Moonlighting Judges Are At It Again
by John Browning    Wed, Dec 4, 2013, 10:03 am

When it comes to indulging in sidelines, lawyers have a fair amount of latitude.  There are lawyers who have gone into fields as diverse as broadcast journalism and creating Lego art.  Prominent Hollywood entertainment lawyer Harry Brittenham writes elaborate sci-fi/fantasy graphic novels in his spare time.  Litigator Neville Johnson’s alter ego is that of blues singer-songwriter Trevor McShane.  High-powered bankruptcy lawyer Kenneth Klee, when he’s not charging top dollar for legal advice, practices alternative medicine as an “energy healer” who says he can “talk to spirits, mend broken bodies and wounded souls and, if necessary, perform exorcisms,” according to the Wall Street Journal (and why shouldn’t it make sense for a lawyer to perform exorcisms?  After all, everyone says that “possession is nine-tenths of the law.”).


But for judges, it’s a completely different story.  When it comes to doing anything other than being a judge, jurists are subject to considerable scrutiny because of judicial canons against lending the prestige of their office to advance private interests, or bringing the office into disrepute.  Because of this, members of the judiciary have to be very careful about their off-the-bench activities, and even hobbies and interests.  For example, in South Carolina, a magistrate judge recently had to get the blessing of an official ethics opinion before participating in a “Dancing With the Stars”-type of competition.  South Carolina’s Advisory Committee on Standards of Judicial Conduct, in Opinion No. 4-2013, examined whether a full-time judge could participate as a dancer in a fund-raising event for the judge’s church.  In the event, the judge would be one of 5 dancers from the congregation paired up with a local dance professional, and donations would be solicited for the church, with people contributing (and voting for the winners) online.  According to the Committee, the judge could participate in the fundraising event, as long as he didn’t personally solicit donations, the identities of contributors were kept confidential, and the religious organization didn’t use the prestige of the judge’s office in fundraising efforts.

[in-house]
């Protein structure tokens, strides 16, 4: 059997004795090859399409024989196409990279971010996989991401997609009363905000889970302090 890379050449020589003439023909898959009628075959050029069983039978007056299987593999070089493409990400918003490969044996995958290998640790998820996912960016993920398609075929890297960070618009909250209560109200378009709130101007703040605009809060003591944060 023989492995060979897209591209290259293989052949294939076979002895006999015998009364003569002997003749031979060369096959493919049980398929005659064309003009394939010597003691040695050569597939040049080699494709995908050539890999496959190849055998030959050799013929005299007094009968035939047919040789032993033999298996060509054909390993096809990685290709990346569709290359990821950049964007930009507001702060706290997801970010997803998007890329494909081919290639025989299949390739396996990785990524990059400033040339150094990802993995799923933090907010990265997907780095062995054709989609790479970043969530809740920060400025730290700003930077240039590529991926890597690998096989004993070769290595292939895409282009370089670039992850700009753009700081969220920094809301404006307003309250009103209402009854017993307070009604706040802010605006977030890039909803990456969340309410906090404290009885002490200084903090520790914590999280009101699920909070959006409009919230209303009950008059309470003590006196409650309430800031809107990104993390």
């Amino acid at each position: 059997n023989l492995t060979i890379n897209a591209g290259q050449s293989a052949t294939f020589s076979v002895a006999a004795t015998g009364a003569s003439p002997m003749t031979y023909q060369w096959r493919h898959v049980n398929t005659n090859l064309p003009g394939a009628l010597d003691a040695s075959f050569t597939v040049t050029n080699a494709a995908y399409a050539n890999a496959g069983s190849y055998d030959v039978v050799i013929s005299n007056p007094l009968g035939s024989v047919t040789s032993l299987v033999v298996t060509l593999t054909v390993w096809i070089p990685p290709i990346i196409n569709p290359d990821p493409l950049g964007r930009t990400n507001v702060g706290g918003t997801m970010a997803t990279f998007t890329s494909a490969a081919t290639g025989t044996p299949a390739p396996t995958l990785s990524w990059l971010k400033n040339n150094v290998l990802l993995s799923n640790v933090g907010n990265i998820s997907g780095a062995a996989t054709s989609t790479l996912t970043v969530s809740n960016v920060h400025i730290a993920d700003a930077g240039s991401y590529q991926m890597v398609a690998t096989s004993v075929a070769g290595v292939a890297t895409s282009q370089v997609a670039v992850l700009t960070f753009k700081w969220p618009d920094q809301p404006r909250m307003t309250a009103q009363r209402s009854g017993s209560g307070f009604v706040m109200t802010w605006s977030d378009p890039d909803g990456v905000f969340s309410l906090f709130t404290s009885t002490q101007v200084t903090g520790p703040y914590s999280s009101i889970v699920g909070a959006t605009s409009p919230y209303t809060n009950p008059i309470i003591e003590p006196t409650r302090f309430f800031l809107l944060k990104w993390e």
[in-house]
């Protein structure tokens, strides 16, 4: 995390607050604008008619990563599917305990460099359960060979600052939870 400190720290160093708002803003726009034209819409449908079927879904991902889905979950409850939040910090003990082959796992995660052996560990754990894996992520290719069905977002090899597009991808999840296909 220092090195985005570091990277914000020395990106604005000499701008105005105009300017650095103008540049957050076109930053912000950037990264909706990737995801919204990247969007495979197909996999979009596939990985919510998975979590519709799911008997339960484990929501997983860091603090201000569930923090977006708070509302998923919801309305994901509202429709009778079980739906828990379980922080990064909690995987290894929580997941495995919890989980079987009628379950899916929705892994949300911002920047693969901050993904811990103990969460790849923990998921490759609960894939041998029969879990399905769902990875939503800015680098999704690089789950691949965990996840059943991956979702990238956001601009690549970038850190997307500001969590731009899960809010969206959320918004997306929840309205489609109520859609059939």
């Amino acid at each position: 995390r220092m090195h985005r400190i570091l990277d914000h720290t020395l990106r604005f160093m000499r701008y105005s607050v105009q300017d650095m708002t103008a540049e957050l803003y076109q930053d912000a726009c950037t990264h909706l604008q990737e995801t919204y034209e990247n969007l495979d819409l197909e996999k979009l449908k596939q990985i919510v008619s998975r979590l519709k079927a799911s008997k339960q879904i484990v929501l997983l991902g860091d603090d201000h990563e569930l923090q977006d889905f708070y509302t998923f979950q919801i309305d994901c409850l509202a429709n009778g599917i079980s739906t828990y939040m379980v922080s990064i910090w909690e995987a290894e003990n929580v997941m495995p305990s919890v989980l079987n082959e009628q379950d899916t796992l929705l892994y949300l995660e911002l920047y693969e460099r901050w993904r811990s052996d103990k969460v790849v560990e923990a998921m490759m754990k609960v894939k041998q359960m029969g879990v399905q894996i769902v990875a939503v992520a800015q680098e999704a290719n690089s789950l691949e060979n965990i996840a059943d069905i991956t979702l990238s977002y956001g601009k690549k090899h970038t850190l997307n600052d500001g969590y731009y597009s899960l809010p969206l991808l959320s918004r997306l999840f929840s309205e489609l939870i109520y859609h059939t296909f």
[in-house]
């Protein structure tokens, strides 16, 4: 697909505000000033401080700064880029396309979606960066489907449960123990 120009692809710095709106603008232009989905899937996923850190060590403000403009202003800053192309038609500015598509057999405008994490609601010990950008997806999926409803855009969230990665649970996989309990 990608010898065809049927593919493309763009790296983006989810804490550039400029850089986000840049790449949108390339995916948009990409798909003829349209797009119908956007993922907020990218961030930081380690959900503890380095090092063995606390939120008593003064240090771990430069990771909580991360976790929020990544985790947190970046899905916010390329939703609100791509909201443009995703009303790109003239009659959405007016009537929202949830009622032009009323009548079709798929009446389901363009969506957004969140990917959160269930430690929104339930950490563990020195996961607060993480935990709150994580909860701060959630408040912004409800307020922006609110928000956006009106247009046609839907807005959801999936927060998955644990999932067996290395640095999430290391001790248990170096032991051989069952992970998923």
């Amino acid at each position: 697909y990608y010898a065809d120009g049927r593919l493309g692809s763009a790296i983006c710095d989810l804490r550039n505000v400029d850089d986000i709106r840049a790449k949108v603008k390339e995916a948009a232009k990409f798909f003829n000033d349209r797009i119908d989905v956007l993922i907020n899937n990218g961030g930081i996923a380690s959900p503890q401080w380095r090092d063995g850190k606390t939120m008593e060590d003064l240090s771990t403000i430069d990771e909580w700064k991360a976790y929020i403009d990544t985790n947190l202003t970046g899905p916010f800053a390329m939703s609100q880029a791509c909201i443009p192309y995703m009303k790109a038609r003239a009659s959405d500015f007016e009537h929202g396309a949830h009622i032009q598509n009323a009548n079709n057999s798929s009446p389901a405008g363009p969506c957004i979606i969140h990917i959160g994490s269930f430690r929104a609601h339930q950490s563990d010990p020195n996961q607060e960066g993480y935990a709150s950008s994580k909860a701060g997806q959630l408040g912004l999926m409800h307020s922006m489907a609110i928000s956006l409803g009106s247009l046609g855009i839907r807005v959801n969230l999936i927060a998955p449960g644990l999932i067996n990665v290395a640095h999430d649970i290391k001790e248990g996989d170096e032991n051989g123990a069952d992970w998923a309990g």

Dancing magistrates in South Carolina may be one thing, but what about a cooking judge in Florida?  The Florida Supreme Court’s Judicial Ethics Advisory Committee recently dealt with an inquiry from a judge who wanted to compete in a cook-off held during the 12th Annual Grace Jamaican Jerk Festival as a “means of community outreach and levity.”  Noting that while the cooking contest offered a cash prize for the winner, it was not a fundraiser, the Committee said it was okay.  The Committee reasoned that “participation in the cook-off would not appear to exploit the judge’s judicial position or involve the inquiring judge in frequent transactions or continuing business relationships with persons likely to come before the court on which the judge serves.”  The Committee also pointed out that—regardless of the judge’s culinary skills—participation could be a good thing since “a judge should not become isolated from the community in which the judge lives.”


Dancing and cooking may be all well and good, but heaven forbid that a judge have a sense of humor that he shares with others.  At least that’s the reasoning of the New Jersey Supreme Court.  In September, New Jersey’s highest court considered the appeal of part-time municipal judge Vincent August Sicari, who for years juggled a daytime gig hearing traffic ticket cases on the city court bench for South Hackensack, N.J. with a night job as stand-up comedian “Vince August.”  In a unanimous opinion, the Supreme Court ruled that Sicari’s comedy career was “incompatible with the Code of Judicial Conduct.”  Among other considerations, the court observed that Sicari’s comedy routine involved some jokes poking fun at national origin and religion, and it was possible “that a person who has heard a routine founded on humor disparaging certain ethnic groups and religions will not be able to readily accept that the judge before whom he or she appears can maintain objectivity and impartiality that must govern all municipal court proceedings.”  In the wake of the decision, Sicari resigned from his part-time judicial post.


Seriously?  Does religion and national origin really come up much in the context of traffic ticket cases?  I guess if you’re a judge you can dance in South Carolina, cook up a storm in Florida but no matter what you do, don’t make people laugh in New Jersey.

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